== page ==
Happy Valentine’s Ash Wednesday! (Other variations include: Holy Day of Valentine, Heart Ash Day, Romantic Ash Wednesday. Your choice.)
Looking for a way to celebrate that acknowledges, all at once, your Catholic upbringing, current religious uncertainty and zeal for romantic holidays? You’ve come to the right place.
Option one: I, like many questioning Catholics, went to 13 years of Catholic school. Here, in the parish church of my grade school days, the ceremony of Ash Wednesday reached its true (read: mildly terrifying) potential. Hundreds of small children, resplendent in their plaid school uniform finest, sat with their heads bowed, crosses of dark ash marking their foreheads. The main excitement at my grade school masses stemmed from the communion wine. One or two brave children from each class would subject themselves to the ritual of the wine, an aspect of Holy Communion in which wine, as the blood of Jesus Christ, is drunk from a golden goblet. To third graders, the challenge of drinking the wine at Communion was akin to what I imagine chugging a full handle of Aristocrat vodka would be today. The volunteers, half-giddy and half-horrified, would stumble back to their pews, gagging and making faces of disgust at their awed classmates.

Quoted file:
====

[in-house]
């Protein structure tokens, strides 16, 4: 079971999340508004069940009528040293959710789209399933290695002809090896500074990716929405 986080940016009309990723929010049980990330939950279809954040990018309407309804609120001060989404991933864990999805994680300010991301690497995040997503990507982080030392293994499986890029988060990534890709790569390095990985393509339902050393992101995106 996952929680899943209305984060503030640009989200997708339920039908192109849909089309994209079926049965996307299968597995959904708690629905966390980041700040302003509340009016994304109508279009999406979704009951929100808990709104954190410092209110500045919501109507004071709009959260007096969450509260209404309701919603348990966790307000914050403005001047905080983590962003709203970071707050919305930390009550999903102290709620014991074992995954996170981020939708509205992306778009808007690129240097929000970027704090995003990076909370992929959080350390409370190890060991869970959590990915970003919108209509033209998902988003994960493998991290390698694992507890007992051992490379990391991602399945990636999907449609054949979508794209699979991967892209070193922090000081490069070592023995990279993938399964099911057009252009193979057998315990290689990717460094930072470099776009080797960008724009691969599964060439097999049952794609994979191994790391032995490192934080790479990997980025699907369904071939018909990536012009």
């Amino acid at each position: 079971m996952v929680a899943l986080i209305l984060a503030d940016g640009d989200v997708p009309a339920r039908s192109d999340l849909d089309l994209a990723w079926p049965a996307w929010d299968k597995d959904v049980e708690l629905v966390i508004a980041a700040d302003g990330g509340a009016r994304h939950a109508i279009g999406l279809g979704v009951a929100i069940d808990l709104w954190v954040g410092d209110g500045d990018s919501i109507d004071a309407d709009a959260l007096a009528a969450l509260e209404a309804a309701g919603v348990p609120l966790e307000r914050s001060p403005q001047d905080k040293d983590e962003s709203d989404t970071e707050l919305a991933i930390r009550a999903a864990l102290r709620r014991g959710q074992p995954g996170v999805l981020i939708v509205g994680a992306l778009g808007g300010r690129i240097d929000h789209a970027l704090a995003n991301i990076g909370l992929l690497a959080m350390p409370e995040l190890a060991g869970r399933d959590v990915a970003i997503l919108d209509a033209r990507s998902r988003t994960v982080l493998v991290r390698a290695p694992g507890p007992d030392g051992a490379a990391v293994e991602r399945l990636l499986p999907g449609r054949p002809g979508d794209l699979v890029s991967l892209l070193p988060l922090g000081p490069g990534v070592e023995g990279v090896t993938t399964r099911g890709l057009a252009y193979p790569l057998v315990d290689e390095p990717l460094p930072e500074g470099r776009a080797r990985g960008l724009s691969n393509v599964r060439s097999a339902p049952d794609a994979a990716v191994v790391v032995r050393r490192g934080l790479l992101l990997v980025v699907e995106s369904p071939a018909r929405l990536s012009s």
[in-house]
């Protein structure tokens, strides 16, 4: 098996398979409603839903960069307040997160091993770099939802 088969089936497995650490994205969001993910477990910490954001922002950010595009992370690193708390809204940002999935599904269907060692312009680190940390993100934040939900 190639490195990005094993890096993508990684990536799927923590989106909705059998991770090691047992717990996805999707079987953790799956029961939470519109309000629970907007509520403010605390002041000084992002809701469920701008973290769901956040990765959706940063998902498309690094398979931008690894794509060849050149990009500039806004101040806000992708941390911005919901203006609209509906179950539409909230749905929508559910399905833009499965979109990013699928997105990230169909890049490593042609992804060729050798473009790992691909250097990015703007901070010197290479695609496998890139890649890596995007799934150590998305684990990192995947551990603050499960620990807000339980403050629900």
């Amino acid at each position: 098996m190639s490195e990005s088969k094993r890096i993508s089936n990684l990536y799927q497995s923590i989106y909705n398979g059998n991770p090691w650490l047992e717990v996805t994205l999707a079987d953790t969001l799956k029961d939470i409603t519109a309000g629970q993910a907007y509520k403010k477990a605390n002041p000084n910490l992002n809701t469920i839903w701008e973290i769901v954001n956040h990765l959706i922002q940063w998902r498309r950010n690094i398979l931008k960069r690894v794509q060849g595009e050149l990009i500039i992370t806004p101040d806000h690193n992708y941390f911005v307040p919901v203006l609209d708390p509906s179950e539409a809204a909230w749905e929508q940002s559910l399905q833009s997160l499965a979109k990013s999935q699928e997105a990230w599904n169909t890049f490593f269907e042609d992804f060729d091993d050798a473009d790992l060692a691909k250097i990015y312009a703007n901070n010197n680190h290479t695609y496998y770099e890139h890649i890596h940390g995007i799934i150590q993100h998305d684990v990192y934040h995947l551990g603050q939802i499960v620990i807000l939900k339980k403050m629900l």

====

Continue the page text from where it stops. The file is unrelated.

This Valentine’s Day, honor the traditional presence of wine in both romantic and religious rituals by going on a date and ordering a full bottle. For yourself. Mumble “Amen” and gag audibly after every sip, refusing to provide an explanation.
Option two: looking to commemorate this Valentine’s Ash Wednesday in a more permanent way? Ash Wednesday’s primary activity involves a priest inscribing a cross of ashes onto parishioners’ foreheads, while saying, “Remember, you are dust, and to dust you shall return.” This ritual is meant to inspire an awareness of the temporality of life on earth. Since your body will soon return to its ashen state anyway, you might as well take this ritual to the next level: namely, a Valentine’s Day heart tattoo on your forehead. It’s the perfect way to signify to the larger world that you understand the traditions of Ash Wednesday, while retaining that fun, light-hearted romance of Valentine’s Day.